9. I've remembered two other French films I like. "La Marsailles" directed by Jean Renoir. Terrific, perhaps the best film ever about the French Revolution (the big events of the Revolution. "Nuit de Varennes" is fine, but it avoids the big events.) "La Ronde" directed by Max Ophuls. I'd like to see this one again. It is elegant and charming (and I know they cleaned it up from the original play.)
  10. The French films I like are "Bizarre, Bizarre," "Children of the Paradise," "Wages of Fear," "Rififfi," "Eyes Without a Face," "Alphaville," "Weekend," "Going Places," "La balance," "La Nuit de Varennes," "La Femme Nikita." I saw "Germinal" recently and liked it very much as well.
  11. The original "Rollerball" is very good. It really arouses the visceral feelings in the audience. I remember a friend and I saw it in the 80s, and we really got caught up in the games/battles. Again, it is an example of the dystopian SF film of the Seventies that "Star Wars" did away with. When darker SF films returned in the 80s, they were "tech noir" and seemed more action oriented than their Seventies predecessors.
  12. "A Clockwork Orange" is simply a masterpiece. "Westworld" is also very good, and can be seen as a predecessor to "The Terminator" in some ways. (Gee, nobody sued about it, however.) "Time After Time" was a charming film. Ironically, you didn't mention "Star Wars" or "Close Encounters of theThird Kind," which changed the direction of movie SF from mostly dystopian visions to more cheerful and special effects driven. I've never seen "Silent Running," which a lot of people praise a lot.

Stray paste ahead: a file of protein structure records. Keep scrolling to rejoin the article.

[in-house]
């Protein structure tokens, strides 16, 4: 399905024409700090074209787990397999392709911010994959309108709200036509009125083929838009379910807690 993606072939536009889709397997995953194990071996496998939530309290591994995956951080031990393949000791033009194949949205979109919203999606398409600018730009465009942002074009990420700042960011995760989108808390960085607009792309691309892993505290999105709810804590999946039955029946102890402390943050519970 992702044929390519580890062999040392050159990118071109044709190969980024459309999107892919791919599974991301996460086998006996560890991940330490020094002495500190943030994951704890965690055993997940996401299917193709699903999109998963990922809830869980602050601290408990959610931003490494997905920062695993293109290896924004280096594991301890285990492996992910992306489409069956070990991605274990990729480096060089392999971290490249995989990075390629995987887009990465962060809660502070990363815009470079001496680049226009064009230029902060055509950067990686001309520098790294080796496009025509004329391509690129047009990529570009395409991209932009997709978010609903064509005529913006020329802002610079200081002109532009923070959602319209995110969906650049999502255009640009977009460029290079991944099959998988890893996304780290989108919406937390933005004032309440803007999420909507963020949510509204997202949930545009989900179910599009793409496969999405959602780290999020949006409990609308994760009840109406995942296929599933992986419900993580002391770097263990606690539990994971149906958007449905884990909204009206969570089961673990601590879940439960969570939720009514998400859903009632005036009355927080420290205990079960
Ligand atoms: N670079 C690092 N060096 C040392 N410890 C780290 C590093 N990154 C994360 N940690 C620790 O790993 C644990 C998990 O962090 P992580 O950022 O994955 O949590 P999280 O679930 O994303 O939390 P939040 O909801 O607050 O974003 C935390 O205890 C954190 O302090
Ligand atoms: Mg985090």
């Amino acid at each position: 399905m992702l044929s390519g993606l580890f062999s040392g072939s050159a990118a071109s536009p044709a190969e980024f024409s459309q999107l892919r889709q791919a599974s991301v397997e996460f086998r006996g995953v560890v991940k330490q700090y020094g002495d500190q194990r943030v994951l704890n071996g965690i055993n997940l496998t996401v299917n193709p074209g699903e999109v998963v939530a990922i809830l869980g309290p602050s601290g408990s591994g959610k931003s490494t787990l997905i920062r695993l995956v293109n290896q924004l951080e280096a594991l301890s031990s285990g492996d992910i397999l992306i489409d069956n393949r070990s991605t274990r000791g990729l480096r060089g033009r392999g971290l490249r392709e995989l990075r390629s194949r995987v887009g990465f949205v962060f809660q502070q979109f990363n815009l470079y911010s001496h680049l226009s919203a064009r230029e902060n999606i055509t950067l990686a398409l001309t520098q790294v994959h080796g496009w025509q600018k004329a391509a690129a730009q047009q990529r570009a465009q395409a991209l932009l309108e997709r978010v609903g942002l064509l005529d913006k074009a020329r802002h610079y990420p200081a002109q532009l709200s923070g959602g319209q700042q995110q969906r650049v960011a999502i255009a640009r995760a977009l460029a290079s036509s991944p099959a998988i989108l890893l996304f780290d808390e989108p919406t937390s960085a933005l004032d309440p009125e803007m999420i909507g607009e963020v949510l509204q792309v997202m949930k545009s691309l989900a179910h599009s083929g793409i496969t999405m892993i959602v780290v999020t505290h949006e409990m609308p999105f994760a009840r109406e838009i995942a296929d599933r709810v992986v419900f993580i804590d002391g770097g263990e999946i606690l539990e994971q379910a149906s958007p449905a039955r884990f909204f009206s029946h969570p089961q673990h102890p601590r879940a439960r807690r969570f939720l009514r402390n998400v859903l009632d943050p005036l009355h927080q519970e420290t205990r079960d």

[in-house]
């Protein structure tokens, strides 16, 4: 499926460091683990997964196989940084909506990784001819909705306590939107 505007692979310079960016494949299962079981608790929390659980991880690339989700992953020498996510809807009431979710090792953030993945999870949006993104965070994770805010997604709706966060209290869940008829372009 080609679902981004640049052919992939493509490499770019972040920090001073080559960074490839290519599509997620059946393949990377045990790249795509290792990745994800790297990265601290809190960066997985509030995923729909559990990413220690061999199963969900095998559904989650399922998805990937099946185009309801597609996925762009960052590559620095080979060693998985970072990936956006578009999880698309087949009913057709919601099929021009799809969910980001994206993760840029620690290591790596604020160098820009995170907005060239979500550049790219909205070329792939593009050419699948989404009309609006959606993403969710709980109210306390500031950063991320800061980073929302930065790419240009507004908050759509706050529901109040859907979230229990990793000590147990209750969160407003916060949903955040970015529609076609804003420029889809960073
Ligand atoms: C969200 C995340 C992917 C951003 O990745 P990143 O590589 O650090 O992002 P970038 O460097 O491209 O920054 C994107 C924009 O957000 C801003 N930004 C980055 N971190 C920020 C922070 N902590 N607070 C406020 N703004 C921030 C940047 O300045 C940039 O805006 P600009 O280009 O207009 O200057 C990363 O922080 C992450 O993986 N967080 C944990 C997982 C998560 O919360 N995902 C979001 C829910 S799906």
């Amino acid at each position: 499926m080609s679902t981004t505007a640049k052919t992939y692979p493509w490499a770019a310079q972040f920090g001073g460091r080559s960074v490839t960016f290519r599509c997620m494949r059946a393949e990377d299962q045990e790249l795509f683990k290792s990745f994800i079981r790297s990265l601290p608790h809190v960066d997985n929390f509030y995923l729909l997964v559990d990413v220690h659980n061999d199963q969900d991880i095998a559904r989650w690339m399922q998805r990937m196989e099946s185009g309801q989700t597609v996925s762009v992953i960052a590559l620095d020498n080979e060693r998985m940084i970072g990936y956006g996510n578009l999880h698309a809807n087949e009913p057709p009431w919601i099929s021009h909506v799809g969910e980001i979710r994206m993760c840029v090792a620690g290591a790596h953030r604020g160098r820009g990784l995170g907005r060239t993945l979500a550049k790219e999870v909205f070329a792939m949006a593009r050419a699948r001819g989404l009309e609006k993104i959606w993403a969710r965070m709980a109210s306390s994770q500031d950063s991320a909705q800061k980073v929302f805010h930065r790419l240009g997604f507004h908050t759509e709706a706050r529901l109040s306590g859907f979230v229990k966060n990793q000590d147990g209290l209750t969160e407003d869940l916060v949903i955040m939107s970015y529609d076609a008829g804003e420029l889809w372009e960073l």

13. I always thought that the Knights in "The Natural" were an Arthurian reference, with Roy Hobbs' bat as something like Excalibur.
  14. It is a very good movie. Caine and Connery are terrific, and the cutting of the bridge scene has always stayed with me. The film doesn't seem to fit into the cinema of the late Seventies, which is when it came out, but it still managed to make a mark, which shows how good it is.
  15. I watched "Carlton-Brown of the F. O." and had a blast. It is a Boulting Brothers satire on British diplomacy, aparently akin to "I'm All Right, Jack" and "Heavens Above." It was very clever, and the crisis seemed a bit like a mix of Cyprus and Cuba. The cast was very capable, and Raymond Huntley gave an awful cliche ridden speech as if it were pearls of wisdom from on high. (The film had a scathing view of the U. N. by the way.) A must for all Terry-Thomas fans.